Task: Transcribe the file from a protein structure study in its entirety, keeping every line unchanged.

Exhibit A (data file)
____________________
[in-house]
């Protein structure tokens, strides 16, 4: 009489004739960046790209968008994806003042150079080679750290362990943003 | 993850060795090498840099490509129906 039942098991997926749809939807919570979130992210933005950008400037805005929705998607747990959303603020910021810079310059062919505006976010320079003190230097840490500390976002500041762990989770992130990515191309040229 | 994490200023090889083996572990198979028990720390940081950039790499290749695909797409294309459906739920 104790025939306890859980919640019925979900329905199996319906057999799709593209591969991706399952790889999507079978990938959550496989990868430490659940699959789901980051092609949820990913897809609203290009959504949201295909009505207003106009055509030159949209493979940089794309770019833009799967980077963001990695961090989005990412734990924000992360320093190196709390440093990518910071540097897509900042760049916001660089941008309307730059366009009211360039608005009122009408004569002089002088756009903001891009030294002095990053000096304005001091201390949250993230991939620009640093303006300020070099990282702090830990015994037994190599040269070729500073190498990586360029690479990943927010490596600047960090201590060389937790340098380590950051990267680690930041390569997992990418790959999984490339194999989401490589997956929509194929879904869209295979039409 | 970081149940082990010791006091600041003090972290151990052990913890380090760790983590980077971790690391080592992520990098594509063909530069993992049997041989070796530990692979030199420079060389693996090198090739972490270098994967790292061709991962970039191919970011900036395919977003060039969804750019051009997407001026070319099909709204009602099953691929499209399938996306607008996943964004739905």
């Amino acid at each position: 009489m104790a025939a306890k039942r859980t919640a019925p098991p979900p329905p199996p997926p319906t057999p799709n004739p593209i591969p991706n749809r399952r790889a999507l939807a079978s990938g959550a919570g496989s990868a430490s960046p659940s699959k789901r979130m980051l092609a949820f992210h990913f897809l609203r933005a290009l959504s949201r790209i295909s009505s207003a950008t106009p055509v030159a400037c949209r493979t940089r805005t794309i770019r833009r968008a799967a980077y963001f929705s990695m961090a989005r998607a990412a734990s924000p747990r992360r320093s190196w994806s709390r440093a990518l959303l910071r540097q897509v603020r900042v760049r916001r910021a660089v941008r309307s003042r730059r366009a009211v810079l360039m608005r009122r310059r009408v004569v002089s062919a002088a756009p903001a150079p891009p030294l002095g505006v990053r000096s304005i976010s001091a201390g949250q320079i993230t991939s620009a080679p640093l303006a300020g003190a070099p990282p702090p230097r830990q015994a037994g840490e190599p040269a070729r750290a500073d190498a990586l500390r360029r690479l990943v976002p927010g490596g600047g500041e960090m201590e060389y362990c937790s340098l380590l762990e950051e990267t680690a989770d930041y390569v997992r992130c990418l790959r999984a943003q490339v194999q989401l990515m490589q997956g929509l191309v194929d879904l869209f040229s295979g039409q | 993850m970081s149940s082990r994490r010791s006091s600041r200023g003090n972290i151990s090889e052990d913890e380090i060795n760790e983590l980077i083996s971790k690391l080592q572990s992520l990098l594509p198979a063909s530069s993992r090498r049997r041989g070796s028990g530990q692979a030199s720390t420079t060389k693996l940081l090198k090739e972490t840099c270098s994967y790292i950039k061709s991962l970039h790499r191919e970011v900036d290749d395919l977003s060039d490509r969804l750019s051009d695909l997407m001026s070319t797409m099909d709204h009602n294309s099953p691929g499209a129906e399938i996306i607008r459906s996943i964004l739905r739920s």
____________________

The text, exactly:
[in-house]
């Protein structure tokens, strides 16, 4: 009489004739960046790209968008994806003042150079080679750290362990943003 | 993850060795090498840099490509129906 039942098991997926749809939807919570979130992210933005950008400037805005929705998607747990959303603020910021810079310059062919505006976010320079003190230097840490500390976002500041762990989770992130990515191309040229 | 994490200023090889083996572990198979028990720390940081950039790499290749695909797409294309459906739920 104790025939306890859980919640019925979900329905199996319906057999799709593209591969991706399952790889999507079978990938959550496989990868430490659940699959789901980051092609949820990913897809609203290009959504949201295909009505207003106009055509030159949209493979940089794309770019833009799967980077963001990695961090989005990412734990924000992360320093190196709390440093990518910071540097897509900042760049916001660089941008309307730059366009009211360039608005009122009408004569002089002088756009903001891009030294002095990053000096304005001091201390949250993230991939620009640093303006300020070099990282702090830990015994037994190599040269070729500073190498990586360029690479990943927010490596600047960090201590060389937790340098380590950051990267680690930041390569997992990418790959999984490339194999989401490589997956929509194929879904869209295979039409 | 970081149940082990010791006091600041003090972290151990052990913890380090760790983590980077971790690391080592992520990098594509063909530069993992049997041989070796530990692979030199420079060389693996090198090739972490270098994967790292061709991962970039191919970011900036395919977003060039969804750019051009997407001026070319099909709204009602099953691929499209399938996306607008996943964004739905």
């Amino acid at each position: 009489m104790a025939a306890k039942r859980t919640a019925p098991p979900p329905p199996p997926p319906t057999p799709n004739p593209i591969p991706n749809r399952r790889a999507l939807a079978s990938g959550a919570g496989s990868a430490s960046p659940s699959k789901r979130m980051l092609a949820f992210h990913f897809l609203r933005a290009l959504s949201r790209i295909s009505s207003a950008t106009p055509v030159a400037c949209r493979t940089r805005t794309i770019r833009r968008a799967a980077y963001f929705s990695m961090a989005r998607a990412a734990s924000p747990r992360r320093s190196w994806s709390r440093a990518l959303l910071r540097q897509v603020r900042v760049r916001r910021a660089v941008r309307s003042r730059r366009a009211v810079l360039m608005r009122r310059r009408v004569v002089s062919a002088a756009p903001a150079p891009p030294l002095g505006v990053r000096s304005i976010s001091a201390g949250q320079i993230t991939s620009a080679p640093l303006a300020g003190a070099p990282p702090p230097r830990q015994a037994g840490e190599p040269a070729r750290a500073d190498a990586l500390r360029r690479l990943v976002p927010g490596g600047g500041e960090m201590e060389y362990c937790s340098l380590l762990e950051e990267t680690a989770d930041y390569v997992r992130c990418l790959r999984a943003q490339v194999q989401l990515m490589q997956g929509l191309v194929d879904l869209f040229s295979g039409q | 993850m970081s149940s082990r994490r010791s006091s600041r200023g003090n972290i151990s090889e052990d913890e380090i060795n760790e983590l980077i083996s971790k690391l080592q572990s992520l990098l594509p198979a063909s530069s993992r090498r049997r041989g070796s028990g530990q692979a030199s720390t420079t060389k693996l940081l090198k090739e972490t840099c270098s994967y790292i950039k061709s991962l970039h790499r191919e970011v900036d290749d395919l977003s060039d490509r969804l750019s051009d695909l997407m001026s070319t797409m099909d709204h009602n294309s099953p691929g499209a129906e399938i996306i607008r459906s996943i964004l739905r739920s």